This approach is suitable for experienced project managers who have a good idea of what the nature and scope of a project is and can therefore quickly draw up a budget based on similar past experiences.

An experienced project manager can use past data and experience to estimate the cost of a similar project, for instance, if a project manager has worked on a project to construct a mile-long bridge, then estimating a budget for a two-mile-long bridge under similar conditions won’t be too difficult. 

The drawback of this technique is that it is only useful for projects for which a precedent exists, new and unique projects cannot effectively use this approach, similarly inexperienced project managers may find it difficult to apply this technique.

Furthermore, analogous estimation is not a very accurate technique because it relies on drawing parallels between similar projects and there are many aspects of costs that change over a period due to inflation, wage rise, etc.

Parametric estimation

This can be considered as an improvement upon the analogous approach. The parametric approach focuses on gathering data points from similar projects and then applying them on the project at hand.

For instance, a project manager can use the material cost and labor cost from an ongoing project, training cost estimates from a past project, and capital expenditure estimates from yet another project with similar outlay and activities.

The objective of parametric estimation is to make the analogous estimation technique more accurate with the inclusion of data sets that suit the current project from many different projects, in order to increase the overall relevance of costs.

It uses statistics, historical records and variables to create a budget quickly compared to a bottom up approach but similar in accuracy.

The drawback is that finding similar and relevant data sets may be difficult and time-consuming in and of itself and this technique too only applies to projects for which similar projects already exist. 

Three-point estimation

The three-point approach is a scenario-based approach that includes the best, worst, and most likely scenarios and takes their weighted average. This approach minimizes the risk of exceeding the budget and therefore allows project managers to deliver the project within the budgeted estimates. Perhaps the only drawback of this approach is that it is a time-consuming approach.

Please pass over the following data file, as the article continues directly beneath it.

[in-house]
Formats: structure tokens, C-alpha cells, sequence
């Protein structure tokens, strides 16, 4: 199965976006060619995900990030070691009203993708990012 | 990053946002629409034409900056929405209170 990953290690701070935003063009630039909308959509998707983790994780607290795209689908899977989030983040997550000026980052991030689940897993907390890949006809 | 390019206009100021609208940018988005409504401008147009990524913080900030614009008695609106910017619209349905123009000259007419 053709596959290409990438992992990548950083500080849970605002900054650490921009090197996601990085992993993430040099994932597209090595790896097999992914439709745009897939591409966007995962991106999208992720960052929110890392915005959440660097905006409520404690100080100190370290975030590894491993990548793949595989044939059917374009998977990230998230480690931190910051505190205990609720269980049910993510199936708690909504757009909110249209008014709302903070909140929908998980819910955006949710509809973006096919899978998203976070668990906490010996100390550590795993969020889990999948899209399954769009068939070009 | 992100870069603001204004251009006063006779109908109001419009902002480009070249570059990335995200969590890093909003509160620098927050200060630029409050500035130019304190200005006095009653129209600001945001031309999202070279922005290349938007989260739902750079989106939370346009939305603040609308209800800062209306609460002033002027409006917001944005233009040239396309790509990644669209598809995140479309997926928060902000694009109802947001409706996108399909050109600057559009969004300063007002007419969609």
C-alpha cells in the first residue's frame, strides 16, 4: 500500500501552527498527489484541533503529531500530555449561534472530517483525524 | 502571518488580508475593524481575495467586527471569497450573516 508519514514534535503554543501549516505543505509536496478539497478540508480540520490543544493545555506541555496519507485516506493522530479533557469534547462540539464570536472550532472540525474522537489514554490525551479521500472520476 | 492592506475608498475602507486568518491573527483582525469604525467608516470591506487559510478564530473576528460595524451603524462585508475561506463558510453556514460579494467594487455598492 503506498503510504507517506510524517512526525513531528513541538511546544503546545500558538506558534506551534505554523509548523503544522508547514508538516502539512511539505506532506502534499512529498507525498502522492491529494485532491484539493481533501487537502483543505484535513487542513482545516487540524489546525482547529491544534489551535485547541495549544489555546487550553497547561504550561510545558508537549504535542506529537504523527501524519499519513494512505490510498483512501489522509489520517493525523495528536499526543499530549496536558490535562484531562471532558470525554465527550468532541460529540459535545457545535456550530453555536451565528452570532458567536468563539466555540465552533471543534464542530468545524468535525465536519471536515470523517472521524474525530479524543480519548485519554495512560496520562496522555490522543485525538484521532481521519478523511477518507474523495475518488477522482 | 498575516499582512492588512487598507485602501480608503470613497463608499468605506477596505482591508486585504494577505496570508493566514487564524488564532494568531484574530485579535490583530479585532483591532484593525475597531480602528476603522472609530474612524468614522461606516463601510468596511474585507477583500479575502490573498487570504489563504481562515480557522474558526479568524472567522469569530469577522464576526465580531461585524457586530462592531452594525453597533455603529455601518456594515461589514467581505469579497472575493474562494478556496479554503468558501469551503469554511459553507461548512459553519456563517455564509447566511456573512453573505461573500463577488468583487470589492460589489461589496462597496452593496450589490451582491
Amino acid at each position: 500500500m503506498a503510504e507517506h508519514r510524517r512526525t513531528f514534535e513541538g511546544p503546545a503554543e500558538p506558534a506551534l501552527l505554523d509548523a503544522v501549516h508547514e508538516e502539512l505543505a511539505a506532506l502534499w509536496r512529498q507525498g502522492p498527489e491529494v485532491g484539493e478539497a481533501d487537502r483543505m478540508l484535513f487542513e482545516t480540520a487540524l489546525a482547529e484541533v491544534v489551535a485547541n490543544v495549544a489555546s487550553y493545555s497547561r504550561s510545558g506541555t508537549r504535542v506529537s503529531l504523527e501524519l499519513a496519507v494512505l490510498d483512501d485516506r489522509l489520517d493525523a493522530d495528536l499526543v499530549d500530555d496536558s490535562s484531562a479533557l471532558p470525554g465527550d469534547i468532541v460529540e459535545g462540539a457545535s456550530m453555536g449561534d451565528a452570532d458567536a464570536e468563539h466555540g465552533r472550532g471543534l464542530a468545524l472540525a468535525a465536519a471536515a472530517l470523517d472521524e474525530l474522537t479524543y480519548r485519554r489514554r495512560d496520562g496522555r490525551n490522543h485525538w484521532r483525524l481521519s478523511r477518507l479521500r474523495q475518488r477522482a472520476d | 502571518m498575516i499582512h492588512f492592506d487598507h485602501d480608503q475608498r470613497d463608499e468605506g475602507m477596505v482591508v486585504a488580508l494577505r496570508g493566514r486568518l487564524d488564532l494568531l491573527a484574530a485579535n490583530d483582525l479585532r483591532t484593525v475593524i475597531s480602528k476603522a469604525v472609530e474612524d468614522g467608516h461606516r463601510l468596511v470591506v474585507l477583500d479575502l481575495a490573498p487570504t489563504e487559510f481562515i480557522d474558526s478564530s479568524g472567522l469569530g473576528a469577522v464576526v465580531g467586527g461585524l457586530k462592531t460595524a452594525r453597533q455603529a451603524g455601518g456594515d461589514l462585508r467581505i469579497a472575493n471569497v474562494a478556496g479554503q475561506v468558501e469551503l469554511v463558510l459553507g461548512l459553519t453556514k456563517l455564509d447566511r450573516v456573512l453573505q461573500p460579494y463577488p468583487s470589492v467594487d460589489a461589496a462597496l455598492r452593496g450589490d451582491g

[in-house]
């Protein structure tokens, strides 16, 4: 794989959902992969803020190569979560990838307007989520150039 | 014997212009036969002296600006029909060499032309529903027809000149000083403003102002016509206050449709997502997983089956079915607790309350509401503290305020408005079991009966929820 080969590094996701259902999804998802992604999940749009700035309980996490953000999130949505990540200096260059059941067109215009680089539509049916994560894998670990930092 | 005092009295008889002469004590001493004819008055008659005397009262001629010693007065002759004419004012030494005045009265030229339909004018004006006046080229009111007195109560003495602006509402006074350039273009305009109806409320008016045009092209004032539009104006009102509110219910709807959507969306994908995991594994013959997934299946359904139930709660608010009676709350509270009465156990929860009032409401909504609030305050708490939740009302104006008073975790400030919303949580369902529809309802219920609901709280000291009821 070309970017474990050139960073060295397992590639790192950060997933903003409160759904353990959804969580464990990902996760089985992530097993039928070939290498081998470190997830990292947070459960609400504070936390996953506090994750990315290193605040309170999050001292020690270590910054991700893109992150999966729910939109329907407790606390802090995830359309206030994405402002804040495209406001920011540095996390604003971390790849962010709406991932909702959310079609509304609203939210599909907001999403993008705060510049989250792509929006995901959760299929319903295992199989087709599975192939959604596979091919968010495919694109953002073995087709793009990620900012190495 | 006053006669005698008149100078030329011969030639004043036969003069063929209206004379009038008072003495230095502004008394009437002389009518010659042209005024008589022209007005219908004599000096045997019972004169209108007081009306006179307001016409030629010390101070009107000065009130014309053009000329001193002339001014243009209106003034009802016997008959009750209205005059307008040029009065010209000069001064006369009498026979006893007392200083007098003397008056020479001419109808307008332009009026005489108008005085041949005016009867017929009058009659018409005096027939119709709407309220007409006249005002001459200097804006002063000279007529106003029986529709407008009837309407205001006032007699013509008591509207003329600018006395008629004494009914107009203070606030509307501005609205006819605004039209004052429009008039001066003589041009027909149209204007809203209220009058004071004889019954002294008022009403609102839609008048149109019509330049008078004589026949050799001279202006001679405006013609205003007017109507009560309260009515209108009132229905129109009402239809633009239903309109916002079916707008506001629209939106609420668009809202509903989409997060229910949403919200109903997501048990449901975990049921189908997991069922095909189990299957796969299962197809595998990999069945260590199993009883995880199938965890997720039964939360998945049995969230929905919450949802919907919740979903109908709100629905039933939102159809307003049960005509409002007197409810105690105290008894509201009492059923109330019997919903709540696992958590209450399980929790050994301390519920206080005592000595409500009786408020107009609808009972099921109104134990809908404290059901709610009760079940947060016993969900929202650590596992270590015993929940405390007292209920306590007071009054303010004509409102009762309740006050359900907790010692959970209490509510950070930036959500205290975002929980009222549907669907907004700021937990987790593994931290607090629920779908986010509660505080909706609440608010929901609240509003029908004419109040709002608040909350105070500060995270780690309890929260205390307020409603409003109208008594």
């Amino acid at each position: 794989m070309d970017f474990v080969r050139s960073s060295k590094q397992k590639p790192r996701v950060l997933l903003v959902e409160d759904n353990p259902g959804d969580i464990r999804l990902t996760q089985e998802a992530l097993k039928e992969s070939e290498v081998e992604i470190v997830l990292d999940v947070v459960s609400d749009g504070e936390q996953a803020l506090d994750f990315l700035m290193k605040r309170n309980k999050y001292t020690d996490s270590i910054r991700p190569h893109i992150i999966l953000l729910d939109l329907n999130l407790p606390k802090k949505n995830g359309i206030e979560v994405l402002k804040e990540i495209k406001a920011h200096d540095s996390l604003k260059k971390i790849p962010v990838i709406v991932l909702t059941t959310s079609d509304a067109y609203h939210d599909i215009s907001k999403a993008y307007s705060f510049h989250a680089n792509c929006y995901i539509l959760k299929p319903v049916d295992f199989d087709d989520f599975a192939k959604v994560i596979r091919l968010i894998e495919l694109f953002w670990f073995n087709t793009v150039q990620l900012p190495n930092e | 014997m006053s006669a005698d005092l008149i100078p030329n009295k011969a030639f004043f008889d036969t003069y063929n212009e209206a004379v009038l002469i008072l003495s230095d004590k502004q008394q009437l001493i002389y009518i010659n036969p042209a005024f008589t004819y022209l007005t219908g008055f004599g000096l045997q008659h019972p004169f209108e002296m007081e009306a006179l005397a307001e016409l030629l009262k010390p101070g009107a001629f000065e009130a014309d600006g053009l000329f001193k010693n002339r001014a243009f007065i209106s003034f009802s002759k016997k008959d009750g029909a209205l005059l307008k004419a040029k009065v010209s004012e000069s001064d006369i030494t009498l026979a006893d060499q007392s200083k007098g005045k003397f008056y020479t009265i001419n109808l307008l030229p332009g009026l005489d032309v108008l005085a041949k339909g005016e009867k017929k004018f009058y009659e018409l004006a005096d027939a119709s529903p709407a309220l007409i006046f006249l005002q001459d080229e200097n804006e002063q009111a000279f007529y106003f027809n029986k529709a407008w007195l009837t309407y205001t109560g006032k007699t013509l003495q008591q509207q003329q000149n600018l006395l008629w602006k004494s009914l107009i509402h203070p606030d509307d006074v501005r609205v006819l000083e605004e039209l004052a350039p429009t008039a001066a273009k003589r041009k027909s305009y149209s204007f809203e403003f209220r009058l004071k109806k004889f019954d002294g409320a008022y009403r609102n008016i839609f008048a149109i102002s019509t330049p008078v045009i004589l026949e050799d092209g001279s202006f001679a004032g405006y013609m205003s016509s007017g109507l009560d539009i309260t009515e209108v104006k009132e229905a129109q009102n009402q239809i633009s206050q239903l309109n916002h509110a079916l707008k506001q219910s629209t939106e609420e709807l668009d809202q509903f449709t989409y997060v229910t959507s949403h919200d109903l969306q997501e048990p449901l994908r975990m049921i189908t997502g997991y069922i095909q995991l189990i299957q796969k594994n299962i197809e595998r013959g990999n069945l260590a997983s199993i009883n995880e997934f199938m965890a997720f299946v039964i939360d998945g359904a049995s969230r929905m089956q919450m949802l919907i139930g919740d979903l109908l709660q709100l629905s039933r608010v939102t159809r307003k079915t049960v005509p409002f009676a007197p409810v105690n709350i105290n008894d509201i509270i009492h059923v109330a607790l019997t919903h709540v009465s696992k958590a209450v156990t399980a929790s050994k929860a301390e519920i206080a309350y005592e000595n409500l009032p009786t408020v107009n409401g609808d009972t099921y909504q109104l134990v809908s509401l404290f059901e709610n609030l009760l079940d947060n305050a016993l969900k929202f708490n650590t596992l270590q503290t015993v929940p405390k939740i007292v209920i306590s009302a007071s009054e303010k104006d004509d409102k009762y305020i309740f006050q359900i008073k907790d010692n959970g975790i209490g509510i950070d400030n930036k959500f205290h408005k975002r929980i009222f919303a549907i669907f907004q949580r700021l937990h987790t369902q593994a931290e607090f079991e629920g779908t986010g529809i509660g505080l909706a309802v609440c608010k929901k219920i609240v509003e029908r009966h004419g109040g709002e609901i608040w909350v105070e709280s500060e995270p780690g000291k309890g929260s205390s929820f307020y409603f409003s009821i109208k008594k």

Budgeting in project management, therefore, can be considered as a key activity that gives the project its direction, a good project budget can not only help complete the project efficiently but it can also make things much easier for the project manager, thereby allowing them to focus on other core activities of the project.

software project budget example


Best budgeting app overall

Cost: Free

Mint is one of the most popular budgeting apps and for good reason. It is free to use, something rare among the best budgeting apps, and you get financial budgeting shared by 24 million users. 

The app allows you to create a personalized budget and will then monitor your spending. It studies your spending habits and advises how to increase your savings. It will also check your subscriptions to ensure that you are not paying for services you do not need. With MintSights, you can set goals to reach financial milestones and build a stronger financial foundation. Once you connect your accounts, you can easily navigate between outstanding account balances, your monthly expenses versus spending, and even access your free credit score. Mint is compatible with not just banking accounts, but also your credit cards, loans, and investments. You can even file your IRS taxes and receive your refund through the app’s integrated TurboTax services.


Best budgeting app with digital envelopes